“These results suggest that the mechanism for removal of these microorganisms during aerobic composting is complex and not simply the result of a thermal physical environment”

The importance of the microbial community in the destruction of potentially pathogenic bacteria was already reported almost 60 years ago!

“Pathogen destruction during the composting process may occur primarily as a result of two actions: a) thermal kill by sufficiently high time-temperature, and b) kill by antibiotic action or by the decomposing organisms or their products. In light of recent findings, the latter may be equally important as the former” (Wiley, 1962)

The microbiology of composting is even more amazing than I had first considered, where the the microbiology of pathogen kill is more than high temperatures and competition for carbon. In the next posts, we will review aeration requirements and their relevance to odour control and microbial diversity and pathogen kill, and how temperatures > 60 C in the composting process may decrease microbial diversity, which may delay the destruction of potentially pathogenic organisms.


Brinton, W.F. Jr., P. Storms and T.C. Blewett. 2009. Occurrence and Levels of Fecal Indicators and Pathogenic Bacteria in Market-Ready Recycled Organic Matter Composts. Journal of Food Protection 72: 332–339.

Cornell Composting Institute. 2004. Hygienic implications of small scale composting in New York State. Final Report of the Cold Compost Project.

Christensen, K.K., M. Carlsbaek, E. Norgaard, K.H. Warberg, O. Venelampi, and M. Brogger. (2002) Supervision of the sanitary quality of composting in the Nordic countries: evaluation of 16 full-scale facilities. Nordic Council of Ministers, Environment TemaNord 2002: 567.

Droffner, M.L. and W.F. Brinton. (1995) Survival of E. coli and Salmonella populations in aerobic thermophilic composts as measured with DNA gene probes. Zbl. Hyg. 197, 387-397.

Henault-Ethier, L. 2007. Vermicomposting: from microbial and earthworm induced effects in bacterial sanitation to the chemistry of biodegradation under batch or continuous operation. M.Sc. Thesis, Concordia University, Montreal, Quebec.

Henault-Ethier, L, V.J.J. Martin and Y. Gelinas. 2016. Persistence of Escherichia coli in batch and continuous vermicomposting systems. Waste Management 56: 88-99.

Kim, J. and X. Jiang. 2010. The growth potential for Escherichia coli O157:H7, Salmonella spp. and Listeria monocytogenes in dairy manure based compost in a greenhouse setting under different seasons. J. Applied Microbiology DOI: 10.1111/j.1365-2672.2010.04841.x

Kim, J., C.M. Miller, M.W. Shepherd Jr., X Liu and X. Jiang. 2011. Impact of indigenous microorganisms on Esherichia coli O157:H7 growth in cured compost. Bioresource Technology 102: 9619-9625.

Paniel, N., S. Rousseaux, P. Gourland, M. Poitrenaud and J. Guzzo. 2010. Assessment of survival of Listeria monocytogenes, Salmonella Infantis and Enterococcus faecalis artificially inoculated into experimental waste or compost. J. Applied Microbiology 108: 1797-1809.

Wiley, J.S. 1962. Pathogen survival in composting municipal wastes. J. Water Pollution Control Federation 34: 80-90

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Are we feeding potentially pathogenic microorganisms during curing?

Inactivating potential pathogens during composting is a two step process. The first step is the thermophilic or temperature kill process that kills most potentially pathogenic microorganisms. The second step is removal of readily available energy compounds for potentially pathogenic organisms. We are well aware that some potential pathogens survive the thermophilic stage either because they are in cooler zones in the composting material or they are able to enter a VBNC state (viable but not culturable). We normally assume that during the curing process, aerobic microbes that decompose the more resistant carbon compounds flourish and outcompete the potentially pathogenic microbes that thrive on readily available energy compounds.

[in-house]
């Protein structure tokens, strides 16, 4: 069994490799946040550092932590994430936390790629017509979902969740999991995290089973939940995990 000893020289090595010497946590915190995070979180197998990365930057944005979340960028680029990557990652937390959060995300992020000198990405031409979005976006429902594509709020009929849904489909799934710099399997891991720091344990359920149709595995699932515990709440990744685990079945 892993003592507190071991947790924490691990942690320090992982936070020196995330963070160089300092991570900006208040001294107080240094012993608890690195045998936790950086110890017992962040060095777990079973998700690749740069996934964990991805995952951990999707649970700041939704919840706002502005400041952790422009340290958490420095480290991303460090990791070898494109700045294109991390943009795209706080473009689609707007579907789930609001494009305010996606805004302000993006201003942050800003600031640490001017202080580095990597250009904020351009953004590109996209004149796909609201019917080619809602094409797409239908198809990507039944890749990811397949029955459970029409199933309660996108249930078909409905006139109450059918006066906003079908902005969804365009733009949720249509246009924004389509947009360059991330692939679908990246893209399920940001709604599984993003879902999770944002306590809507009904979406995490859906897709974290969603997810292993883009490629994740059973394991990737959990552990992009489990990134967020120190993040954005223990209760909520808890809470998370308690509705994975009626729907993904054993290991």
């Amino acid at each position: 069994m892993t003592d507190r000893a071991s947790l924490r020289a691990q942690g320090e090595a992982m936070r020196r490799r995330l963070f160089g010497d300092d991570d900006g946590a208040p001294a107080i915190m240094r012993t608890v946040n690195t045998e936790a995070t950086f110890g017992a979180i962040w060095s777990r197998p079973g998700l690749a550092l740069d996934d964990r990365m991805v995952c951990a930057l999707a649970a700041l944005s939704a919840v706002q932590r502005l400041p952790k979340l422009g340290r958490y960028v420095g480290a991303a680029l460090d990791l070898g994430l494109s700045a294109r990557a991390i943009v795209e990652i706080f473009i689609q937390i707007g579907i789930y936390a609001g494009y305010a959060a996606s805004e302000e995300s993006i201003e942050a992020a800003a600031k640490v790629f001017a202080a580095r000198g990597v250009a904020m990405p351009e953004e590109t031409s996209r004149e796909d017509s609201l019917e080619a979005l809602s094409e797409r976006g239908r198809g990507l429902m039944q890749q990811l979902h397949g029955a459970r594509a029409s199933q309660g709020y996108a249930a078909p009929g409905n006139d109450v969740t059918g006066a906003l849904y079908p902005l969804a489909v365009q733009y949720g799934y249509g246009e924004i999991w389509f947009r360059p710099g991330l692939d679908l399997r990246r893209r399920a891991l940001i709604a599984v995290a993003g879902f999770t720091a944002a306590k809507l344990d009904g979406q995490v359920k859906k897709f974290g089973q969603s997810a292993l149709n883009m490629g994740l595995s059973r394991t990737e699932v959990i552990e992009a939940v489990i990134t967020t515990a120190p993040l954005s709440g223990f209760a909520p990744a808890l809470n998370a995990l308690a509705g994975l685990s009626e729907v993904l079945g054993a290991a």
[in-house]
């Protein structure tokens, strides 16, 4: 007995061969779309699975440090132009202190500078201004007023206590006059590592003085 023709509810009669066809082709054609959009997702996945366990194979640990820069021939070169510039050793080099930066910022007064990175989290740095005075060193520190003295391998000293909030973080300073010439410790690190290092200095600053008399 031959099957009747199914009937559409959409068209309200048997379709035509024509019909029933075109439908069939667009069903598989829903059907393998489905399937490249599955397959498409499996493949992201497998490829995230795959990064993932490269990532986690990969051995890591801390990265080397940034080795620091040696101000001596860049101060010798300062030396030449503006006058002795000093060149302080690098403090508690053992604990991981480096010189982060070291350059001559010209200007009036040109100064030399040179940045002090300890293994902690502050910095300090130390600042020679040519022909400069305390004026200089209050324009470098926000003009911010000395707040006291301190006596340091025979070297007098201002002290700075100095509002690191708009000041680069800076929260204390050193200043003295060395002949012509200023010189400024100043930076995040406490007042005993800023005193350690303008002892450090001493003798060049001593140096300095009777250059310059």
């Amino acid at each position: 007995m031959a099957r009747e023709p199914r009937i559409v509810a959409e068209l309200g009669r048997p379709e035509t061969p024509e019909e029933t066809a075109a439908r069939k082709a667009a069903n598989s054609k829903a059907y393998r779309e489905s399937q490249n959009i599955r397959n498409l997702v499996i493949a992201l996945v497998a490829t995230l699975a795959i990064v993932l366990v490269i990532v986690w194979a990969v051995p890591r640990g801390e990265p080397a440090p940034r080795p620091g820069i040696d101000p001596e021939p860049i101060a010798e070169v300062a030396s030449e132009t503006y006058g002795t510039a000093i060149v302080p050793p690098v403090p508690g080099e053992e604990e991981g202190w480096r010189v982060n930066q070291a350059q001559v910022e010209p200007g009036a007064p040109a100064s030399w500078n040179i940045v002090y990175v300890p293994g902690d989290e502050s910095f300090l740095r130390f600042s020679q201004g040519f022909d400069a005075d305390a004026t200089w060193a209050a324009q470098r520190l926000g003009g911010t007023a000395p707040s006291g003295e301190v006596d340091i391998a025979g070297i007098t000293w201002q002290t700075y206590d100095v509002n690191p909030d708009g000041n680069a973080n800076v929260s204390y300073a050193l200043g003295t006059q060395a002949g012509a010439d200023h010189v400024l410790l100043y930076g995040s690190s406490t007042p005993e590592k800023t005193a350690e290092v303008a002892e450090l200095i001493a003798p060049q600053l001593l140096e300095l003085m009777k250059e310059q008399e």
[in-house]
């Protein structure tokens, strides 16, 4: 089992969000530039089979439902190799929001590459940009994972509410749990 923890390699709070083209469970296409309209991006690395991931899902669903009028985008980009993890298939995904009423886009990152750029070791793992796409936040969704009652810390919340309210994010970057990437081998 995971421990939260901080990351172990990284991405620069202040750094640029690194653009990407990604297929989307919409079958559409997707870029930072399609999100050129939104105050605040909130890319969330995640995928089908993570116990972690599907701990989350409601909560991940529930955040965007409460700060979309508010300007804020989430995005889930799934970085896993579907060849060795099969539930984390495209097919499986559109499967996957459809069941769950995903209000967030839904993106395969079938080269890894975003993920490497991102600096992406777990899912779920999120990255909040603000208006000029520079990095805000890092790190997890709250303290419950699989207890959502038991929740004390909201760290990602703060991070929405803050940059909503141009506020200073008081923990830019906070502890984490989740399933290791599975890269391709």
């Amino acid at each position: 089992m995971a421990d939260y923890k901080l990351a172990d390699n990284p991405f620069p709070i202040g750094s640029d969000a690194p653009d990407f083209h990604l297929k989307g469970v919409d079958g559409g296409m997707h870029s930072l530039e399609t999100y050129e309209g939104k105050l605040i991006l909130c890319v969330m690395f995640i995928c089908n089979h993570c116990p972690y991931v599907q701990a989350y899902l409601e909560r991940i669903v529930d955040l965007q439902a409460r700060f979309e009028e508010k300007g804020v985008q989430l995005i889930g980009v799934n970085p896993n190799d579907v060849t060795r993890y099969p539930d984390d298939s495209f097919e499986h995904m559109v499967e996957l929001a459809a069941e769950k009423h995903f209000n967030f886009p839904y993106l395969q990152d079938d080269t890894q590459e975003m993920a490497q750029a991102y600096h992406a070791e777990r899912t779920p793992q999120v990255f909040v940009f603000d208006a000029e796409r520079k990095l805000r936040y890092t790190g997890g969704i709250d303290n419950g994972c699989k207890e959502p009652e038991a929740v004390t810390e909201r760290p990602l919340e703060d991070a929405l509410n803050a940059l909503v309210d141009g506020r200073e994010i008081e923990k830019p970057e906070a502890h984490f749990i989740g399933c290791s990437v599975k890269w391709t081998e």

Is it possible that in some of our curing processes, we may actually be feeding and culturing potentially pathogenic microbes? Can thermotolerant anaerobic microbes such Clostridia decompose cellulose and other more resistant carbon compounds and produce readily available carbon compounds to feed potential pathogenic bacteria?

Presence of Clostridia in Finished Composts

Anaerobic microorganisms such as Clostridia survive the composting process (Bohnel and Lube 2000, Jones and Martin 2003, Cornell Waste Management Institute 2004). While testing 94 marketable composts in the US, 70% of the composts contained measurable Clostridia and 20% contained > 1000 CFU/g. (Brinton et al. 2009).

If oxygen limiting conditions persist during composting and curing, Clostridia produce odorous substances that persist (acetic, butyric and valeric acids) (Partanen et al. 2010, Sundberg et al. 2013, Yu 2014).

Volatile Fatty Acid Production in Composts

Clostridia are anaerobic bacteria that decompose cellulose and other organic materials, producing short chain organic acids such as acetic and butyric acids. Butyric acid production is well known with animal feed storage (silage), where Clostridia flourish if the grass silage is not properly processed.

In a study of over 700 finished composts from throughout the US, Brinton (1998) measured > 500 ppm volatile fatty acids in 95% of the composts. Volatile fatty acids including acetic, propionic and butyric acids are excellent and easily degradable carbon sources for aerobic bacteria during the composting process.

Presence of E. coli in Finished Composts

In the study of 94 marketable composts in the US, Brinton et al. (2009) found that more than 50% of composts contained quantifiable fecal coliform bacteria, and that the fecal coliform counts were closely related to the measured E. coli. Many other research reports have discussed potential pathogen regrowth or its persistence during the composting  and curing process despite high temperatures.